The forecast rain showers arrived a couple of hours before the session and persisted almost interrupted until the end of the session. The delayed start was conducted under the safety car and the cars remained in formation until racing was underway. The Red Bull of Max Verstappen was in fine form as he drove around the outside of Nico Rosberg in the stop-start session. The interruptions of the red flags were an unwelcome distraction, however Lewis Hamilton was unstoppable out front. He streaked away from his team-mate and his pace forced Red Bull’s hand into a gamble on intermediate tyres to usurp the Briton, however this relegated their Dutchman to far down the pack. An incredible spate of overtakes in the closing stages saw him surge back to third but Rosberg breathed a sigh of relief as he again took the second step on the podium.
Hamilton and Rosberg face-off in the season finale
Both Hamilton and Rosberg were aware of the requirements for either of them to clinch the driver’s championship at the final race of the season, the Abu Dhabi Grand Prix. Heading into the weekend at the Yas Marina Circuit, Hamilton trailed his team-mate by twelve points. If Rosberg finished Sunday afternoon with a place on the podium, he would collect his maiden drivers’ title. Something untoward must occur if the Briton stood a realistic chance of retaining his title and much of the focus pre-race was what tactics Hamilton would employ in an attempt to engineer a result.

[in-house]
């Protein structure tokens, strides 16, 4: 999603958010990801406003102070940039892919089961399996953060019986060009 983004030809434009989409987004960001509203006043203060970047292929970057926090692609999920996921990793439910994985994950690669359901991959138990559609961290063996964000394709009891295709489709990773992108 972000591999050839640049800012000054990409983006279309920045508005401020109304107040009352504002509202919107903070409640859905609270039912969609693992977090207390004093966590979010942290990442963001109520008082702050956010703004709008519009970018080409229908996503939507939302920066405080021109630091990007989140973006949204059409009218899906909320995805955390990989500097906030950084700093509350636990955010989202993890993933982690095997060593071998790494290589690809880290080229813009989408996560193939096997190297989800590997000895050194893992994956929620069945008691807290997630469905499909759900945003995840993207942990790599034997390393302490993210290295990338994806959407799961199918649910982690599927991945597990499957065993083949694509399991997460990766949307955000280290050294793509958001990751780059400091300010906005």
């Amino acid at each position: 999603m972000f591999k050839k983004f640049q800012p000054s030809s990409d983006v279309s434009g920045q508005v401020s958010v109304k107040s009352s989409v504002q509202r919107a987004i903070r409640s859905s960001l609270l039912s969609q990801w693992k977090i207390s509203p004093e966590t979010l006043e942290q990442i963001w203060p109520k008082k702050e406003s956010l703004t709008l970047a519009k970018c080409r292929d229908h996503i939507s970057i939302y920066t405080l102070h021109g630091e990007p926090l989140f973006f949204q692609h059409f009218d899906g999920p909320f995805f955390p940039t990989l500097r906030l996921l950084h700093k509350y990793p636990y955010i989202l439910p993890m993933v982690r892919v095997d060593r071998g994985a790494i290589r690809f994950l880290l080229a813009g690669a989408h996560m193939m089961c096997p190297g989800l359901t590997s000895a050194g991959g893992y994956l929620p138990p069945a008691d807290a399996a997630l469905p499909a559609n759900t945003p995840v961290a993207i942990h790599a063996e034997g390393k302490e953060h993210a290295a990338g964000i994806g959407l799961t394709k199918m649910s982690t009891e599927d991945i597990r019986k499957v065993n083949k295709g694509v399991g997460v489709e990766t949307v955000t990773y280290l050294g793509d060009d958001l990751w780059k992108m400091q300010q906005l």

In a special Hamilton-Rosberg press conference, Hamilton played down any suggestion of backing up his team-mate should find himself ahead in the race. He instead reiterated his focus on the qualifying session and letting his driving do the talking. Rosberg, too, was coy on his potential crowning as champion. He was tight-lipped, using the same tactic as he had all year: going for the win. It was a suffocating atmosphere and as both abstained from shaking hands for the press, they were solely focused on their racing.
Saturday came and predictably the Silver Arrows locked out the front row of the grid. Lewis Hamilton was again in a class of one in the session, taking pole position with relative ease as he reminded the world of his blistering raw pace. Come Sunday, however, and pace alone would not end with him stealing the championship from Rosberg’s clutches. He would need to either rely on disaster befalling the German, or be proactive and attempt to influence proceedings himself. In contrast to much of the year, the opening crawl from the grid down to turn one proved to be routine and the two emerged from the corner as they had started. Max Verstappen’s spin at the start consigned him to a one stop race. An unusually large first stint ensured he had track position after Rosberg’s first pit stop, and the German was informed that it would be “vital” for him to pass the young Dutchman.